Design coffins are an innovation of Kane Kwei, who made the first design coffin in 1951. Originally meant as a palanquin for a chief, it was turned into a burial coffin when the chief died before it could be completed. The design coffin soon became a burial tradition among the Ga people of Ghana. Eric Adjetey Anang, the grandson of Kane Kwei, carves smaller versions of design coffins into shapes of everything from eagles and honey bees to chili peppers and airplanes, altering their purpose from burial vessel to art.
Wood, called Nyame Dua, for the design coffins is sourced from the forests of Ghana and hand-carved by the artist, his brothers, and their apprentices in the family workshop founded by Kane Kwei in Teshie, Greater Accra, Ghana. The coffins are finished with sandpaper and then painted with acrylic paint. The skills to produce design coffins were passed down from Kane Kwei to his sons, and their sons. Eric took over the workshop in 2005.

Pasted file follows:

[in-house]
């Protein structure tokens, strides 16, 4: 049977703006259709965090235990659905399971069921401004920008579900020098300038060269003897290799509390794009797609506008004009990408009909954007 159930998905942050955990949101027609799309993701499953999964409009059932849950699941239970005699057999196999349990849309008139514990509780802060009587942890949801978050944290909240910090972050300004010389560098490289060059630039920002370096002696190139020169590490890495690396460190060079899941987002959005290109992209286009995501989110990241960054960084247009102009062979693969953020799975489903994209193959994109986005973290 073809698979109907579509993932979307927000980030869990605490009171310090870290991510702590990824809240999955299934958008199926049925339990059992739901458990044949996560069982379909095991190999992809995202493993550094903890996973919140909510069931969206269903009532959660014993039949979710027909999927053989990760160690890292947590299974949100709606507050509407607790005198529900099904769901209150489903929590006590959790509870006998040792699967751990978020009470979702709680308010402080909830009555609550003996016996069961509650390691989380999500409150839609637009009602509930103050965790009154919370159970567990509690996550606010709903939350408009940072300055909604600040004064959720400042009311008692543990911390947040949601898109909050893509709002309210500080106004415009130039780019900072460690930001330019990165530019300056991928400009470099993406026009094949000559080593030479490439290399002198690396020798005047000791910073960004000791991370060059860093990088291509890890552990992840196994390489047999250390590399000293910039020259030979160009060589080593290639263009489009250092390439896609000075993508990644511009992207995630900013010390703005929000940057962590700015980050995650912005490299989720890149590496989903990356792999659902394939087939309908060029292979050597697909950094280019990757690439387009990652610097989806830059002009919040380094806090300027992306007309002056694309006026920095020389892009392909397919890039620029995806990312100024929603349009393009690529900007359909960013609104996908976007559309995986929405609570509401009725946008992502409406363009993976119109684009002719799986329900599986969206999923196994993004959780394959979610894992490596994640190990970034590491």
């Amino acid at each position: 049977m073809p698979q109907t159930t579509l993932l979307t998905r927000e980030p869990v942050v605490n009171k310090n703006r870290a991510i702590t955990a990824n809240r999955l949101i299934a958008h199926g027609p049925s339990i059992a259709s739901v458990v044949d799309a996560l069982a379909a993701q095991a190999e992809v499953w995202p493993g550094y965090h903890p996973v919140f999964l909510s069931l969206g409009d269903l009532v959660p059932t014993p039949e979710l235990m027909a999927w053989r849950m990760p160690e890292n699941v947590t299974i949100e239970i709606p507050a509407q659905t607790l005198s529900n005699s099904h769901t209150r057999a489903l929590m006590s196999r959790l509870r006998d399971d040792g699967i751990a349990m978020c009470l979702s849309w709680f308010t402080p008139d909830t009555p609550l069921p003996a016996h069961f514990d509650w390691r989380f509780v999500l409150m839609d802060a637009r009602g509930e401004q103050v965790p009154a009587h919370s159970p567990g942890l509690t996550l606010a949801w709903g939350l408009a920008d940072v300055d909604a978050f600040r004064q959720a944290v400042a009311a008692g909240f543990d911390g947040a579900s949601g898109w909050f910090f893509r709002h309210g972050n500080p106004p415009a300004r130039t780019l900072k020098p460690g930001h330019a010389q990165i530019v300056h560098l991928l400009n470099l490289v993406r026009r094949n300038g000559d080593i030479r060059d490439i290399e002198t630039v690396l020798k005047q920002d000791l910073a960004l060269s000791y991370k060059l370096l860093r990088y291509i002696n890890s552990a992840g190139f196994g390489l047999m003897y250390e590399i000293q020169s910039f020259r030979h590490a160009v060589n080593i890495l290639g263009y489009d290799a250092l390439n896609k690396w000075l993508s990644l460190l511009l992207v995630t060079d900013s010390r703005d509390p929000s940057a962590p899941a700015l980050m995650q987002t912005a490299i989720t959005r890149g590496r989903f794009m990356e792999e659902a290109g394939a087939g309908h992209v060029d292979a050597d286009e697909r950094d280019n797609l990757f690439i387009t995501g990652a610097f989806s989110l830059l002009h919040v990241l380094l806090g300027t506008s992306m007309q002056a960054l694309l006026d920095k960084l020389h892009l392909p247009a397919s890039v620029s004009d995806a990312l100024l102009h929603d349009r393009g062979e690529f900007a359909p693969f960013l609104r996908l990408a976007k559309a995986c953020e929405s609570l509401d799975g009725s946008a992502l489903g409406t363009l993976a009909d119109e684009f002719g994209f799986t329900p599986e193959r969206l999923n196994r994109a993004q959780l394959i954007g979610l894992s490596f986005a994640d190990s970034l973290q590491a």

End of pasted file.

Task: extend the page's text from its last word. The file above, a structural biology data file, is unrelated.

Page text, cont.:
Though his family encouraged him to pursue office work, Eric chose instead to continue the work of his grandfather, saying “it is my life’s work.” He has been chosen for residencies in Europe, Asia, Africa, and North America and his art is displayed in museums and galleries throughout the world, including the Stanley Museum at the University of Iowa, the Chazen Museum of Art in Madison, Wisconsin, and the Royal Ontario Museum in Canada.